I was camped at the Falcon Ridge Folk Festival one year and one of the people of the group I was staying with approached me, wondering if I could help someone. He’d seen a woman walking back towards her tent in tears, her face red, clearly in distress and he was nice enough to ask about her welfare. She’d just had a massage and it had gone terribly wrong, a simple relaxation massage, working on her neck and back tightness, routine. A number of things ran through my head, and I noticed her head position, it was far forward of where it should be. One of the first things I learned after leaving Massage School was that sometimes the problem is on the opposite side of the body to where the pain is.

The client had neck and back pain and that’s what the therapist had worked on, but in doing so had relaxed the wrong muscles. They had needed a little attention, they had been fighting and losing to the muscles pulling the head forward and became tired.  Would this person trust another therapist? I’d been given a skilled rating by the Good Samaritan, but I thought I should explain first why this had occurred and with her permission, what I would do about it.

I told her about head position, that currently the muscles pulling her head forward had no competition, and the ones trying and failing to pull the head back were in agony. I’d have to push her head back while holding her upper back so that she didn’t need to use her muscles any more than necessary. Gently pushing, I repositioned her head and the pain diminished. I continued to push, now competing with those muscles pulling her head forward, maintaining the challenge until they started to release and it became easier to keep her head in the correct position. I didn’t exceed the challenge, didn’t want to move her head back further, so we just stood there for a while, until her head stayed in place without effort. The pain had gone, but she’d never forget, probably never get another massage again.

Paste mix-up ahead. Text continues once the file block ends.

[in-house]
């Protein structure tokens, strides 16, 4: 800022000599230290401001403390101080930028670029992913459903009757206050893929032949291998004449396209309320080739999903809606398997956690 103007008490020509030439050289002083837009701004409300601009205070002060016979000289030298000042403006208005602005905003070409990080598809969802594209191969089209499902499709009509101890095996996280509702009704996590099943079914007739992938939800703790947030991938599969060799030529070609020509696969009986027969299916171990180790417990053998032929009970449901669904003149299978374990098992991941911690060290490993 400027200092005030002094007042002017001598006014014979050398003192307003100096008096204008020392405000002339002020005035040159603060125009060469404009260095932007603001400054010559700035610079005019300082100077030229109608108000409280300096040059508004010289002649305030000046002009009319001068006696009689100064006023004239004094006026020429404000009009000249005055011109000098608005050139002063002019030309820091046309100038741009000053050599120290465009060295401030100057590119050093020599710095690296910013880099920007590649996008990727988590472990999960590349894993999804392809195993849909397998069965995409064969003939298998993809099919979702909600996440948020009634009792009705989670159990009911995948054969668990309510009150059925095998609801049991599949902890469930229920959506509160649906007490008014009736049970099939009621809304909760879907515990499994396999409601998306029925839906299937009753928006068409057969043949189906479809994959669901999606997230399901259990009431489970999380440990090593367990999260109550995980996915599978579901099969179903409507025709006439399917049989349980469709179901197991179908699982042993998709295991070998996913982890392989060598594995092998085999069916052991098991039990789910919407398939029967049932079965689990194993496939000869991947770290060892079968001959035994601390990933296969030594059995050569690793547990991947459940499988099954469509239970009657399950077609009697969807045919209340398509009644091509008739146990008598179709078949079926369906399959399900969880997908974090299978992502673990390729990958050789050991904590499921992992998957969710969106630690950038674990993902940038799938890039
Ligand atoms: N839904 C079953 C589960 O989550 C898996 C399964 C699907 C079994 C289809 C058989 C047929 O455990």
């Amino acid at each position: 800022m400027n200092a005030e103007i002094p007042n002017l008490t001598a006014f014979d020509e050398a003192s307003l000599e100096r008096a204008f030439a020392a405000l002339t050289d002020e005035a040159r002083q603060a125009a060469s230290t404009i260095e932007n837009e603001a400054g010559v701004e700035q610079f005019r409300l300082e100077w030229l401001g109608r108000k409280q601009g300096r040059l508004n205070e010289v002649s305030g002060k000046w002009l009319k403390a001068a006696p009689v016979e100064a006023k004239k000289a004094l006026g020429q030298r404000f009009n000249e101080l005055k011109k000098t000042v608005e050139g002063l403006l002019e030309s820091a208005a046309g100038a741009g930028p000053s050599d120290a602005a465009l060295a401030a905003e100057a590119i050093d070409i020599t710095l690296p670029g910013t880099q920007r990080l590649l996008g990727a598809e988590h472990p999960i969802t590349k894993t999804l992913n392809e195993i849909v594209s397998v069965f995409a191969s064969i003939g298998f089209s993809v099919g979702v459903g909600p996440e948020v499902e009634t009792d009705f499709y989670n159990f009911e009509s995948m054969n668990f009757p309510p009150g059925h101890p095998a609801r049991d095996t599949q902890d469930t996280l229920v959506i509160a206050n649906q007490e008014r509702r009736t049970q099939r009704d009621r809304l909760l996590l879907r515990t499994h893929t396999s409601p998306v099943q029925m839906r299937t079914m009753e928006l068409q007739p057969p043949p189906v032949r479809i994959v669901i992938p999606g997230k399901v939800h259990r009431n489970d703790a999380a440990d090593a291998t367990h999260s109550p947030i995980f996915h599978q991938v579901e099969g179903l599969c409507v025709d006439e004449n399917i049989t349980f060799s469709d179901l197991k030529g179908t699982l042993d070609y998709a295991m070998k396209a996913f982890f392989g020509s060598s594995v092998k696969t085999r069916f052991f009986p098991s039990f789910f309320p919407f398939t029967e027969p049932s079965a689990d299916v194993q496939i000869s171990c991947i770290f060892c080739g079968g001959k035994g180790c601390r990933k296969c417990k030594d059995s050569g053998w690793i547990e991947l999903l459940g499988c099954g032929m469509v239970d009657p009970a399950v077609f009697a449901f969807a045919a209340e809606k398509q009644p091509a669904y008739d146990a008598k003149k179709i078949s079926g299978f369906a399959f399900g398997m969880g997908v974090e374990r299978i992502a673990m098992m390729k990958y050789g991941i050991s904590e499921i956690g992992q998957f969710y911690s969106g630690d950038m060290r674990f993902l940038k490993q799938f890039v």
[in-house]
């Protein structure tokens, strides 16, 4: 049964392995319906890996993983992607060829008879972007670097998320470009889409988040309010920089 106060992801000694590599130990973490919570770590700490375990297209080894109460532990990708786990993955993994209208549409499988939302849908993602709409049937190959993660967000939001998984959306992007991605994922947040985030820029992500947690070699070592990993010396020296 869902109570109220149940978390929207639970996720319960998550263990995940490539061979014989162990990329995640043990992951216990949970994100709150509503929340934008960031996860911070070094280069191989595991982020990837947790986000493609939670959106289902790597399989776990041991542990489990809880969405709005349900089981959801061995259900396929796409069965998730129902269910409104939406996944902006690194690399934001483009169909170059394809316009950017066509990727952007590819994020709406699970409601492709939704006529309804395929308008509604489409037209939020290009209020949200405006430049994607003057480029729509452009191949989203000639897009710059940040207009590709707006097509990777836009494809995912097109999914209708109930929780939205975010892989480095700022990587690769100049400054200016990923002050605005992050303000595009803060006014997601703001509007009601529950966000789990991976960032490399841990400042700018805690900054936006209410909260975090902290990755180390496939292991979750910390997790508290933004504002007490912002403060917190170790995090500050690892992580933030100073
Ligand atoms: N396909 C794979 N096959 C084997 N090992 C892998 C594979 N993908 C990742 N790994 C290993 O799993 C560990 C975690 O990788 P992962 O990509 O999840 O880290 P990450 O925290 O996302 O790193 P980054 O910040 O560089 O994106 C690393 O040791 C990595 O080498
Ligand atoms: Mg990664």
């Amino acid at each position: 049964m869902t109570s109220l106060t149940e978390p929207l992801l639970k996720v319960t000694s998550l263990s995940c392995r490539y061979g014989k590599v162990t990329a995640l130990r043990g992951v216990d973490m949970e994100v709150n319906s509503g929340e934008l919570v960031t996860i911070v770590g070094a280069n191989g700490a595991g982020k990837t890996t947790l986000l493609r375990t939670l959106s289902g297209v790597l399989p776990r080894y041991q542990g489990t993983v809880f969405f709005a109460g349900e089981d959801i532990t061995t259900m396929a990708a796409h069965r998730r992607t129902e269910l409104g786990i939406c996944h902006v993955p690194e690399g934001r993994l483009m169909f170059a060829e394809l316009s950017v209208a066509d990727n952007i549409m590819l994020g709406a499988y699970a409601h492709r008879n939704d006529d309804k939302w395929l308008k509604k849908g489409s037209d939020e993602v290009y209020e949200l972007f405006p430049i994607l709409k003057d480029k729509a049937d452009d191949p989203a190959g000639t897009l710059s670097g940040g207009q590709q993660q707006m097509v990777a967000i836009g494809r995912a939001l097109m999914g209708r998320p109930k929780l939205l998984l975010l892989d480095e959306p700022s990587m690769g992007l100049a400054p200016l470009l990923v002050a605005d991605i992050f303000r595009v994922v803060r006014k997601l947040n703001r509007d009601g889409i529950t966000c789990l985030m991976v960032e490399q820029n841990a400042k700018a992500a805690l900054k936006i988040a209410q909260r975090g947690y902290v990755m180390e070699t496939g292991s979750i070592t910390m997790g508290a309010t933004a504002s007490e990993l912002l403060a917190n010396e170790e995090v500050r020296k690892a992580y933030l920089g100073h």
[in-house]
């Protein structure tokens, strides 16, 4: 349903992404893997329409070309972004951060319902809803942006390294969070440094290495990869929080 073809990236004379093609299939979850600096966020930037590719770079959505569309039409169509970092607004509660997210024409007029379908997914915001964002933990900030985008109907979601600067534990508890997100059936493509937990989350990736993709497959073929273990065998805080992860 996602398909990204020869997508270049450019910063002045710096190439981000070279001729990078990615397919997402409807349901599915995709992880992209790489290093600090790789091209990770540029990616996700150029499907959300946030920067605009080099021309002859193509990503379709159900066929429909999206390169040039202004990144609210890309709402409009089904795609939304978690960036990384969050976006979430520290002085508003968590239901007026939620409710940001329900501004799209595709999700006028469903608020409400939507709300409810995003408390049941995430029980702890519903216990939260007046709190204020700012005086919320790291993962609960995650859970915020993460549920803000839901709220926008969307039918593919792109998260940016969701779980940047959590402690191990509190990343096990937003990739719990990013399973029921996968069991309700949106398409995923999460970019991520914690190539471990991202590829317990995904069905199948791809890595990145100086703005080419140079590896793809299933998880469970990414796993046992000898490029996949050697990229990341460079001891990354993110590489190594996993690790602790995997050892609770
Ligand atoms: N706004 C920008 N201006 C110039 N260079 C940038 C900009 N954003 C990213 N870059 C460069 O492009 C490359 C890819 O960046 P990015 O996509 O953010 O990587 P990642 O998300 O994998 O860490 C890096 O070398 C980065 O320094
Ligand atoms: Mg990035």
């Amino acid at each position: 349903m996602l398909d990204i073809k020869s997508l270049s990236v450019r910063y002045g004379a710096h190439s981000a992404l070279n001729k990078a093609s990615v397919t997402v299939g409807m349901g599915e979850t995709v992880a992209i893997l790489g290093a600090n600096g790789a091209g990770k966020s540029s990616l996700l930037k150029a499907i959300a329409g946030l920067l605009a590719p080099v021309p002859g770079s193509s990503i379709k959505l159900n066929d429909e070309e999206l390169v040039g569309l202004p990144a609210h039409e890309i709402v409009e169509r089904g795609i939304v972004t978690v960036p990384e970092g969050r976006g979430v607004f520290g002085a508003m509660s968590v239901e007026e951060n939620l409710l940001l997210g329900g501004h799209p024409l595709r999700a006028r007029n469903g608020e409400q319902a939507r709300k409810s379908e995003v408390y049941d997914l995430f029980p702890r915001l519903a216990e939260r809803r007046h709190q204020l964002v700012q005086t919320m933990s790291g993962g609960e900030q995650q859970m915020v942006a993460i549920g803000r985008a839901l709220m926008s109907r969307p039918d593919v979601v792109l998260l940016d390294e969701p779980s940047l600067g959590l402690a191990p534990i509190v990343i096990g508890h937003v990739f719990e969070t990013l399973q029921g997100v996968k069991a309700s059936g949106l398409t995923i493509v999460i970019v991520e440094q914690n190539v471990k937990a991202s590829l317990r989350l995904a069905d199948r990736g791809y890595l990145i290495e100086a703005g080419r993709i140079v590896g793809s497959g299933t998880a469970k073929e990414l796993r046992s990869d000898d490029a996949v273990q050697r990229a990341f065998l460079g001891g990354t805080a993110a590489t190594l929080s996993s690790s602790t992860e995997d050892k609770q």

If you ever get a massage and the benefits only last two hours or less, the therapist didn’t find the cause, and didn’t explain how to maintain the work done. If the first therapist had noticed the head forward position, the tight Sternocleidomastoids, perhaps even the Platysma and worked on those …

 I teach people how to do the Wall Angel stretch to release all those muscles involved in a seated, hunched up posture – such as working on a computer or driving that affect so many people. We didn’t have a door or wall to stand against at the Festival, a little imagination was needed.

Stand 6”-8” away from a wall or door, make sure there’s nothing nearby that you might bump into. Lean back against the wall.
Tip your pelvis so that your lower back is in contact with the wall.
If you develop low back pain bend your knees.
Place the back of your head against the wall and lower your chin.
Place your arms against the wall such that your wrists and elbows are in contact with the wall.
Now move your arms up and down, keep them in contact with the wall. Twenty-five times. It’s not easy.

Often one or both your wrists and / or elbows come away from the wall. Try to keep them in contact, and keep the back of your head touching the wall and chin down. Repeat this three times a day until you find it easy to do, then use when needed.

Paul Rice

{"email":"Email address invalid","url":"Website address invalid","required":"Required field missing"}